Welcome to Picture Books for All

Children of all abilities should see themselves in the books they read. That's what makes reading fun. There are many picture books that include characters with disabilities; some are excellent in terms of their portrayal of these characters, some are pretty good, and some miss the mark. This blog features these picture books and evaluates them based on standards for quality in children's books that portray characters with disabilities. For more information, see the first post entitled "Welcome to Picture Books for All." (Click here) Welcome to Picture Books For All

Friday, September 20, 2013

Book # 20 In Jesse's Shoes

I really liked this story—I read it three times and teared-up each time. I think it would be better for older children, ages 6-12, mainly because it has a sophisticated, symbolic premise (walking in someone else’s shoes). Also, it is a bit on the long side for a picture book. The illustrations are realistic, colorful, and show a lot of emotion on the character’s faces.

I am very sensitive to references to religion or God in children’s books and generally prefer to read children’s books that do not contain such references (unless the subject matter is directly related to religion or a belief in God). This story is not about religion, and I don’t see the main premise (accepting a child with special needs and learning to see him or her as a person similar to us) as being connected to God or religion. But the references to God in this story did not bother me in the least. Children of all religions may speak to God privately, asking for help or clarification. Since the character of Jesse’s sister could be of any religion, I found this to be neither offensive nor distracting.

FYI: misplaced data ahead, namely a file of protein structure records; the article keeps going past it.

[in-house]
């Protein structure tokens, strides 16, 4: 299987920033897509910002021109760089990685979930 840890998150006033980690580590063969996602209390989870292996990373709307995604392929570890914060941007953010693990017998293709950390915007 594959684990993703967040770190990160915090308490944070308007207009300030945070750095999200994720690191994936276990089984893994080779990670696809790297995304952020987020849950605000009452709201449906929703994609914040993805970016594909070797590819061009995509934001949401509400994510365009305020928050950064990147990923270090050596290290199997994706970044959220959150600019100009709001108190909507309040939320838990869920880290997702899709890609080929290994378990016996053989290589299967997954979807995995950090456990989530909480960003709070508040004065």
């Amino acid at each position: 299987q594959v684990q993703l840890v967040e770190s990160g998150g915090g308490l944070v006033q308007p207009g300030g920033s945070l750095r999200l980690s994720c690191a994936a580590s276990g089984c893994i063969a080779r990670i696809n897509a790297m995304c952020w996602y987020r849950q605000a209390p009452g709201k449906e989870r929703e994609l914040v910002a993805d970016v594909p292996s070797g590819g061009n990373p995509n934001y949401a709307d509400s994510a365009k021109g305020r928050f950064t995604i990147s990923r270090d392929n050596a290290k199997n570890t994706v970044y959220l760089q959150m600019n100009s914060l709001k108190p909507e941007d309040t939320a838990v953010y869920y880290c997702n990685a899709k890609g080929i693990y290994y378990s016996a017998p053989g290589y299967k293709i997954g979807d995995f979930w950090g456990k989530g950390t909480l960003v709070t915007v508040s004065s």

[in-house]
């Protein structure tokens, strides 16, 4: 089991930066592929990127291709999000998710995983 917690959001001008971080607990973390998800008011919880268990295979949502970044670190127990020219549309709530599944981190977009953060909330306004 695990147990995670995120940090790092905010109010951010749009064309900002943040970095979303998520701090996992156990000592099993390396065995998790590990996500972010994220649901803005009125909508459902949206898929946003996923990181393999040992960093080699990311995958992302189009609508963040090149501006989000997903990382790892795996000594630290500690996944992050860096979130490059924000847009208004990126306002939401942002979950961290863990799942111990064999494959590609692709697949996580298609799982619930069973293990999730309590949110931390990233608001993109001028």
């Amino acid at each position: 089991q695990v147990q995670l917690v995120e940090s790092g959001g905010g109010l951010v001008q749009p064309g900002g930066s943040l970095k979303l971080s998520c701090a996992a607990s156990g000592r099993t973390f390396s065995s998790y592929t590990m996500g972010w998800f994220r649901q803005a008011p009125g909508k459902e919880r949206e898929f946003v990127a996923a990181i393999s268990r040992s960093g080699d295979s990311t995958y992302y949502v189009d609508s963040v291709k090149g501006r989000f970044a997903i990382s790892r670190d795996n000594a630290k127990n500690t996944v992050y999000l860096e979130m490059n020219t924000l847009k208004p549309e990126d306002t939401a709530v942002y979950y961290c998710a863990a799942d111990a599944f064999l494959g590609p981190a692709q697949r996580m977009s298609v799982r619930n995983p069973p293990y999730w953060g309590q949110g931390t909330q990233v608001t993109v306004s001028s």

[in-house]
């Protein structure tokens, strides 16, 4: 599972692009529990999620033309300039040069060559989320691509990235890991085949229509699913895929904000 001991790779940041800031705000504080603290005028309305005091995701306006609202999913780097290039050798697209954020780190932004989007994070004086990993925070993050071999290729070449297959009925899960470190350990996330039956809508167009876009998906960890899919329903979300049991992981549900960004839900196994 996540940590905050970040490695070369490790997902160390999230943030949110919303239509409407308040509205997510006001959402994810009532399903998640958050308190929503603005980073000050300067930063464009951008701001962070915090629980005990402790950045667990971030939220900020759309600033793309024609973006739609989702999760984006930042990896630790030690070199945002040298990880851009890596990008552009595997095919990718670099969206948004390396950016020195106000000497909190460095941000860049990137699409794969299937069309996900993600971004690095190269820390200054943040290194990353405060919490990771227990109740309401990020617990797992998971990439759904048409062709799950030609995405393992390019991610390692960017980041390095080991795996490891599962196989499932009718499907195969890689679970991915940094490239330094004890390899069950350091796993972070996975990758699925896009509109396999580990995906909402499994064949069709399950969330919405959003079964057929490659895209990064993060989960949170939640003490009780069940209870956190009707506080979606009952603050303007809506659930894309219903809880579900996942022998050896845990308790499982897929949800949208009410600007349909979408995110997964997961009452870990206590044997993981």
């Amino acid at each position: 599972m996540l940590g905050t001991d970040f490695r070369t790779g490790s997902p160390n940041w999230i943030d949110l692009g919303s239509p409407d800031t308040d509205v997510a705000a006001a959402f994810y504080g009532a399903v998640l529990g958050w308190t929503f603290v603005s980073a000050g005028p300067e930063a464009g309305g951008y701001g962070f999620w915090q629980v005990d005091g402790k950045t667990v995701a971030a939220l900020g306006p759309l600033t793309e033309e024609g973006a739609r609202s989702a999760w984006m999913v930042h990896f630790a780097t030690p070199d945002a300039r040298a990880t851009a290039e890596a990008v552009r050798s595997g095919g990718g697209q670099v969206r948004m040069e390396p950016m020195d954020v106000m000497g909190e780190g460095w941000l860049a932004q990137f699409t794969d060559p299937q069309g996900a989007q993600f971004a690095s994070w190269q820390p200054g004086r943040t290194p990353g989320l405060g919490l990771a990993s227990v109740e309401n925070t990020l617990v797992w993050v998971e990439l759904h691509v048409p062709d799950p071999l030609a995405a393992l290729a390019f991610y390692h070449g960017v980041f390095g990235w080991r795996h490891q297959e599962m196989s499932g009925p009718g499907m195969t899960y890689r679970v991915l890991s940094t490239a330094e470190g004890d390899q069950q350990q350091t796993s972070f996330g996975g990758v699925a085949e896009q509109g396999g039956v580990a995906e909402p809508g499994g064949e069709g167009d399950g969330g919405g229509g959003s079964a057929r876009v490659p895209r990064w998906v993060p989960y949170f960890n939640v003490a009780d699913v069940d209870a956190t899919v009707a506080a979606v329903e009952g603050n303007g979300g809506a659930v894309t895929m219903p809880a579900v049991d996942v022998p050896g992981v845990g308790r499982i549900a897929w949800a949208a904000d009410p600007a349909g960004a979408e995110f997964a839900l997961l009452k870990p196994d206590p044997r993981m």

Related Information
In Jesse’s Shoes
Appreciating Kids With Special Needs
Beverly Lewis
Laura Nikiel
Bethany Backyard
Bethany House Publishers is a division of Baker Publishing Group, Grand Rapids, MI
Year of Pub:
ISBN:     (ISBN-13)
Age range
This age-range is my opinion.
Type of Disability
Autism and/or intellectual disability
Neither of these “diagnoses” is ever mentioned in the book.
Fiction or Nonfiction
Category:  B

A) books that provide factual information about a disability

B) books that provide information about a disability in a story format in which the character with a disability is integral to the plot

C) books that provide stories that have a character with a disability who may or may not be integral to the storyline and who has been added to the story to achieve diversity and reflect reality

D) books that include a main character with a disability but whose focus is not necessarily the disability
Annotation:  Jesse’s sister is embarrassed by her older brother though she loves him very much. She is not sure how to handle the other kids’ teasing of him, but she knows it makes her feel bad. She is frustrated and feels guilty for not standing up for her brother. Her father tells her that she does not understand Jesse because she has not walked in his shoes. Jesse hears this and a day or two later, takes off his shoes and asks his sister (“Sisser” as he calls her) if she would like to walk in them. She puts them on, and Jesse shows her how to see, hear, and feel nature in ways she has never experienced before. She gains the courage to stand up to the other kids and explains that Jesse is really much more like them than different from them. The teasing stops, and Jesse’s and Allie’s relationship is strengthened.